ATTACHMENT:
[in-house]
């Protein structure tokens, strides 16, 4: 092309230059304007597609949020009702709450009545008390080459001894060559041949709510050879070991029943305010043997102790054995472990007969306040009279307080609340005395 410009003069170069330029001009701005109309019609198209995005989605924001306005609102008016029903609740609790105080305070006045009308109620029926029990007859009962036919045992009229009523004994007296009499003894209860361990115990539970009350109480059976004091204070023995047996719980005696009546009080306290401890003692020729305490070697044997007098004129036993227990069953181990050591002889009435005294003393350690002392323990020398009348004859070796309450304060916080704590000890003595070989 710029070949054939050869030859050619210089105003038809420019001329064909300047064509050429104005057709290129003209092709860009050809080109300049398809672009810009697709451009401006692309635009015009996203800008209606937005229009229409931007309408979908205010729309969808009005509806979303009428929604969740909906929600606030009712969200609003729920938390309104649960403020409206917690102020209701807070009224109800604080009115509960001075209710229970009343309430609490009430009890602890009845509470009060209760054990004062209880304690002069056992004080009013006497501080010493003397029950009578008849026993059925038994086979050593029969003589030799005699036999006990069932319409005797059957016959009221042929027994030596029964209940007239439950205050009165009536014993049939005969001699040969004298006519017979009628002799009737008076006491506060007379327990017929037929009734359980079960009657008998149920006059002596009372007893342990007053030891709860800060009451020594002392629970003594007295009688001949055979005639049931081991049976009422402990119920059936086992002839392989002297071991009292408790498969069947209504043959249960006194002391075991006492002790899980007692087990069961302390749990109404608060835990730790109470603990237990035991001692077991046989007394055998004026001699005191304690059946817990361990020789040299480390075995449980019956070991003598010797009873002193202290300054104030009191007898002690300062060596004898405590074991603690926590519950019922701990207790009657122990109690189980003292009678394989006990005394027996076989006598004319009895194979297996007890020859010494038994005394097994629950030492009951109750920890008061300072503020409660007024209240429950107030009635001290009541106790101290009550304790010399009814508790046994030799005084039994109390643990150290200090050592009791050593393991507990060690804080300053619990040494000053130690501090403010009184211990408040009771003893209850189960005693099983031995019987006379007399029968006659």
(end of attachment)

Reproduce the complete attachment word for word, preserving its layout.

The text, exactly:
[in-house]
């Protein structure tokens, strides 16, 4: 092309230059304007597609949020009702709450009545008390080459001894060559041949709510050879070991029943305010043997102790054995472990007969306040009279307080609340005395 410009003069170069330029001009701005109309019609198209995005989605924001306005609102008016029903609740609790105080305070006045009308109620029926029990007859009962036919045992009229009523004994007296009499003894209860361990115990539970009350109480059976004091204070023995047996719980005696009546009080306290401890003692020729305490070697044997007098004129036993227990069953181990050591002889009435005294003393350690002392323990020398009348004859070796309450304060916080704590000890003595070989 710029070949054939050869030859050619210089105003038809420019001329064909300047064509050429104005057709290129003209092709860009050809080109300049398809672009810009697709451009401006692309635009015009996203800008209606937005229009229409931007309408979908205010729309969808009005509806979303009428929604969740909906929600606030009712969200609003729920938390309104649960403020409206917690102020209701807070009224109800604080009115509960001075209710229970009343309430609490009430009890602890009845509470009060209760054990004062209880304690002069056992004080009013006497501080010493003397029950009578008849026993059925038994086979050593029969003589030799005699036999006990069932319409005797059957016959009221042929027994030596029964209940007239439950205050009165009536014993049939005969001699040969004298006519017979009628002799009737008076006491506060007379327990017929037929009734359980079960009657008998149920006059002596009372007893342990007053030891709860800060009451020594002392629970003594007295009688001949055979005639049931081991049976009422402990119920059936086992002839392989002297071991009292408790498969069947209504043959249960006194002391075991006492002790899980007692087990069961302390749990109404608060835990730790109470603990237990035991001692077991046989007394055998004026001699005191304690059946817990361990020789040299480390075995449980019956070991003598010797009873002193202290300054104030009191007898002690300062060596004898405590074991603690926590519950019922701990207790009657122990109690189980003292009678394989006990005394027996076989006598004319009895194979297996007890020859010494038994005394097994629950030492009951109750920890008061300072503020409660007024209240429950107030009635001290009541106790101290009550304790010399009814508790046994030799005084039994109390643990150290200090050592009791050593393991507990060690804080300053619990040494000053130690501090403010009184211990408040009771003893209850189960005693099983031995019987006379007399029968006659």